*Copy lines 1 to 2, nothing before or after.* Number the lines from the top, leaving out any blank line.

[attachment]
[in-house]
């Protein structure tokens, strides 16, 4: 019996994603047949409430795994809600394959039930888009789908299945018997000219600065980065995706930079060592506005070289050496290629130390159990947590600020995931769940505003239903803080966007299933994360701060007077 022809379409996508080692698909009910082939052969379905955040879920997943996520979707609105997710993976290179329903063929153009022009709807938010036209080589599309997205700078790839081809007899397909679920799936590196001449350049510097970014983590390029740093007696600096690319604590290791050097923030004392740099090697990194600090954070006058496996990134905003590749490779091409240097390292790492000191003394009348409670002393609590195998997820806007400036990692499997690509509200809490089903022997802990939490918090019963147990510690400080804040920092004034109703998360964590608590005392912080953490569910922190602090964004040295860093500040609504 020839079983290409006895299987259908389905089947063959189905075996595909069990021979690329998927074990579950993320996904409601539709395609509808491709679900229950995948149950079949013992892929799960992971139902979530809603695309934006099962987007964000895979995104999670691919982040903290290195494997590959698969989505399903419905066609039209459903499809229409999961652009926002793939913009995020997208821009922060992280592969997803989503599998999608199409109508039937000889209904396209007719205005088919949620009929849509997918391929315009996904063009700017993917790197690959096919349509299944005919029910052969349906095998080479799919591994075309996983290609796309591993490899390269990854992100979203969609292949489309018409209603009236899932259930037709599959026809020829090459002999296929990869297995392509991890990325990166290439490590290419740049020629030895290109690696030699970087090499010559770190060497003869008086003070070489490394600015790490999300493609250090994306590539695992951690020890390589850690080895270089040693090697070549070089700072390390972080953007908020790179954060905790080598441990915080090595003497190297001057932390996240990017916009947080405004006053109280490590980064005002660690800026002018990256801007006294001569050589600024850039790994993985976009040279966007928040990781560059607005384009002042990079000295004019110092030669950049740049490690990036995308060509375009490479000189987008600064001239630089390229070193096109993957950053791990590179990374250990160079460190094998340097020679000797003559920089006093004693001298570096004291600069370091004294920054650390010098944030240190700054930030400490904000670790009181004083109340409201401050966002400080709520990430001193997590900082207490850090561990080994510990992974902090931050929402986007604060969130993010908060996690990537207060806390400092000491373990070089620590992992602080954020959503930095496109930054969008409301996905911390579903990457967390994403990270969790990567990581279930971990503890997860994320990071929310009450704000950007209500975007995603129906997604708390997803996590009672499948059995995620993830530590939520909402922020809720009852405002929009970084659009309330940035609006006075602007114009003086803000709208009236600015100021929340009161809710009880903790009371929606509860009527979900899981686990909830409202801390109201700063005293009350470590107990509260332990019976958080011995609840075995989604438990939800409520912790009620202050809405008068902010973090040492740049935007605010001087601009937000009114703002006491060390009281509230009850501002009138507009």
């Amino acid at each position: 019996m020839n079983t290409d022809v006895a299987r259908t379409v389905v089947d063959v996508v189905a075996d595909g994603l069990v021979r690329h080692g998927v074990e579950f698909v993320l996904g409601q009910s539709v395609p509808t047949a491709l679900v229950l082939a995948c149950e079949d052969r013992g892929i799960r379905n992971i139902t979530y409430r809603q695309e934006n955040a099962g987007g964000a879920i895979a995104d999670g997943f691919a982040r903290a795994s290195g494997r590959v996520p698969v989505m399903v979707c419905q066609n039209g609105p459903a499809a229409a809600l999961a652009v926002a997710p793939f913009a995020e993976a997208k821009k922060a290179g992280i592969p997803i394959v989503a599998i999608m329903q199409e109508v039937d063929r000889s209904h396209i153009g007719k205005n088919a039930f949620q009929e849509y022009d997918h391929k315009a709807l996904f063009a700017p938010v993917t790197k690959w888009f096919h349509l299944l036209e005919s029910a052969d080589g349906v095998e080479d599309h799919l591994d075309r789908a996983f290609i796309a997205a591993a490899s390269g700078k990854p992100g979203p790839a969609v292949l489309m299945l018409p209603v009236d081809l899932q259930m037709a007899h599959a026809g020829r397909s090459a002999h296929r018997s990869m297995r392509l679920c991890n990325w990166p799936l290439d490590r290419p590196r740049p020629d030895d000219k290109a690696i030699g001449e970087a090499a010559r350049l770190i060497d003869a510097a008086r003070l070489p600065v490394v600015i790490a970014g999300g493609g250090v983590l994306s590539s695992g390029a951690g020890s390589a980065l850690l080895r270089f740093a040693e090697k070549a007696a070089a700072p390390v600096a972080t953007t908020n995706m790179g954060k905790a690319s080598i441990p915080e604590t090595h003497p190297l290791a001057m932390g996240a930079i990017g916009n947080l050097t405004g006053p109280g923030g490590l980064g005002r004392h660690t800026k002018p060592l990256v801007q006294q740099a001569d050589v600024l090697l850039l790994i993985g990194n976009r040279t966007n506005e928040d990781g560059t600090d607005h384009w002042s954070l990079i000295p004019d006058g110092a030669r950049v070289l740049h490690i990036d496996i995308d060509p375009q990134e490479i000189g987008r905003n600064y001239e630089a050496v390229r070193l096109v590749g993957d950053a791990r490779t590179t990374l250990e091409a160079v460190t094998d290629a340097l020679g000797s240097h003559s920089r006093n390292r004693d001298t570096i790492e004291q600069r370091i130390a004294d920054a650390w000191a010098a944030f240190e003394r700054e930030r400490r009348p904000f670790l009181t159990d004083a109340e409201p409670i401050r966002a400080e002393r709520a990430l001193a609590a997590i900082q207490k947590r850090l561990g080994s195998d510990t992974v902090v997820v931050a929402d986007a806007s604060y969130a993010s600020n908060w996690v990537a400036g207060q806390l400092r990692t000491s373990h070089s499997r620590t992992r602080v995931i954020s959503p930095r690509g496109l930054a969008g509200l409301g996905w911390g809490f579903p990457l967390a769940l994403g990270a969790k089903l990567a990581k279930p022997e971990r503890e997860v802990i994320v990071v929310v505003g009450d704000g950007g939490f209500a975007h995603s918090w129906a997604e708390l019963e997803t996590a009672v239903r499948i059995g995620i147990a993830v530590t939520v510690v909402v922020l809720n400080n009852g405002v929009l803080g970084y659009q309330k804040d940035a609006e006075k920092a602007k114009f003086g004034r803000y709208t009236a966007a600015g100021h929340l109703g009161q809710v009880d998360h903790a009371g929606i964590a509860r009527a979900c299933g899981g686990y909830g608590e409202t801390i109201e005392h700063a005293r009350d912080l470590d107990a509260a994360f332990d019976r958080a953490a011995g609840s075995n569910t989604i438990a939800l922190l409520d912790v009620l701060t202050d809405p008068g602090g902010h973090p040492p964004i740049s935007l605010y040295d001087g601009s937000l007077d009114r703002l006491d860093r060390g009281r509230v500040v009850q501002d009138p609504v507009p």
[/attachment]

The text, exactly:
[in-house]
């Protein structure tokens, strides 16, 4: 019996994603047949409430795994809600394959039930888009789908299945018997000219600065980065995706930079060592506005070289050496290629130390159990947590600020995931769940505003239903803080966007299933994360701060007077 022809379409996508080692698909009910082939052969379905955040879920997943996520979707609105997710993976290179329903063929153009022009709807938010036209080589599309997205700078790839081809007899397909679920799936590196001449350049510097970014983590390029740093007696600096690319604590290791050097923030004392740099090697990194600090954070006058496996990134905003590749490779091409240097390292790492000191003394009348409670002393609590195998997820806007400036990692499997690509509200809490089903022997802990939490918090019963147990510690400080804040920092004034109703998360964590608590005392912080953490569910922190602090964004040295860093500040609504 020839079983290409006895299987259908389905089947063959189905075996595909069990021979690329998927074990579950993320996904409601539709395609509808491709679900229950995948149950079949013992892929799960992971139902979530809603695309934006099962987007964000895979995104999670691919982040903290290195494997590959698969989505399903419905066609039209459903499809229409999961652009926002793939913009995020997208821009922060992280592969997803989503599998999608199409109508039937000889209904396209007719205005088919949620009929849509997918391929315009996904063009700017993917790197690959096919349509299944005919029910052969349906095998080479799919591994075309996983290609796309591993490899390269990854992100979203969609292949489309018409209603009236899932259930037709599959026809020829090459002999296929990869297995392509991890990325990166290439490590290419740049020629030895290109690696030699970087090499010559770190060497003869008086003070070489490394600015790490999300493609250090994306590539695992951690020890390589850690080895270089040693090697070549070089700072390390972080953007908020790179954060905790080598441990915080090595003497190297001057932390996240990017916009947080405004006053109280490590980064005002660690800026002018990256801007006294001569050589600024850039790994993985976009040279966007928040990781560059607005384009002042990079000295004019110092030669950049740049490690990036995308060509375009490479000189987008600064001239630089390229070193096109993957950053791990590179990374250990160079460190094998340097020679000797003559920089006093004693001298570096004291600069370091004294920054650390010098944030240190700054930030400490904000670790009181004083109340409201401050966002400080709520990430001193997590900082207490850090561990080994510990992974902090931050929402986007604060969130993010908060996690990537207060806390400092000491373990070089620590992992602080954020959503930095496109930054969008409301996905911390579903990457967390994403990270969790990567990581279930971990503890997860994320990071929310009450704000950007209500975007995603129906997604708390997803996590009672499948059995995620993830530590939520909402922020809720009852405002929009970084659009309330940035609006006075602007114009003086803000709208009236600015100021929340009161809710009880903790009371929606509860009527979900899981686990909830409202801390109201700063005293009350470590107990509260332990019976958080011995609840075995989604438990939800409520912790009620202050809405008068902010973090040492740049935007605010001087601009937000009114703002006491060390009281509230009850501002009138507009």